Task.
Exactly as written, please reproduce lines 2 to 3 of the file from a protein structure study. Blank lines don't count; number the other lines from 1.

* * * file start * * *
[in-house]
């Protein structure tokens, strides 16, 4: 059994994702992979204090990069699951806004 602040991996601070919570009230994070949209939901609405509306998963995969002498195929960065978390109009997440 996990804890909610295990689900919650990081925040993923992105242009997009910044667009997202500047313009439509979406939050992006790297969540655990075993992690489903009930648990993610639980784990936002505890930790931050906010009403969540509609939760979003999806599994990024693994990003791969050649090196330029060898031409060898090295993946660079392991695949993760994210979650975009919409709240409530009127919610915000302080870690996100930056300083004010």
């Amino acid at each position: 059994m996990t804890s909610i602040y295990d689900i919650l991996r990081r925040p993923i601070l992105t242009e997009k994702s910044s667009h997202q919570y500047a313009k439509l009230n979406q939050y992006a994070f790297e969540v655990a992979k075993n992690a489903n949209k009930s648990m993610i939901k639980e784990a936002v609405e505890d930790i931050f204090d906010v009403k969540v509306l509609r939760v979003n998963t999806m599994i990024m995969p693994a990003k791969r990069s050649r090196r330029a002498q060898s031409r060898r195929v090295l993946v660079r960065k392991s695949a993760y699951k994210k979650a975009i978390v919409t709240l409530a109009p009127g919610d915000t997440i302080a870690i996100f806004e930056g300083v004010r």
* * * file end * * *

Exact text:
């Protein structure tokens, strides 16, 4: 059994994702992979204090990069699951806004 602040991996601070919570009230994070949209939901609405509306998963995969002498195929960065978390109009997440 996990804890909610295990689900919650990081925040993923992105242009997009910044667009997202500047313009439509979406939050992006790297969540655990075993992690489903009930648990993610639980784990936002505890930790931050906010009403969540509609939760979003999806599994990024693994990003791969050649090196330029060898031409060898090295993946660079392991695949993760994210979650975009919409709240409530009127919610915000302080870690996100930056300083004010």
């Amino acid at each position: 059994m996990t804890s909610i602040y295990d689900i919650l991996r990081r925040p993923i601070l992105t242009e997009k994702s910044s667009h997202q919570y500047a313009k439509l009230n979406q939050y992006a994070f790297e969540v655990a992979k075993n992690a489903n949209k009930s648990m993610i939901k639980e784990a936002v609405e505890d930790i931050f204090d906010v009403k969540v509306l509609r939760v979003n998963t999806m599994i990024m995969p693994a990003k791969r990069s050649r090196r330029a002498q060898s031409r060898r195929v090295l993946v660079r960065k392991s695949a993760y699951k994210k979650a975009i978390v919409t709240l409530a109009p009127g919610d915000t997440i302080a870690i996100f806004e930056g300083v004010r």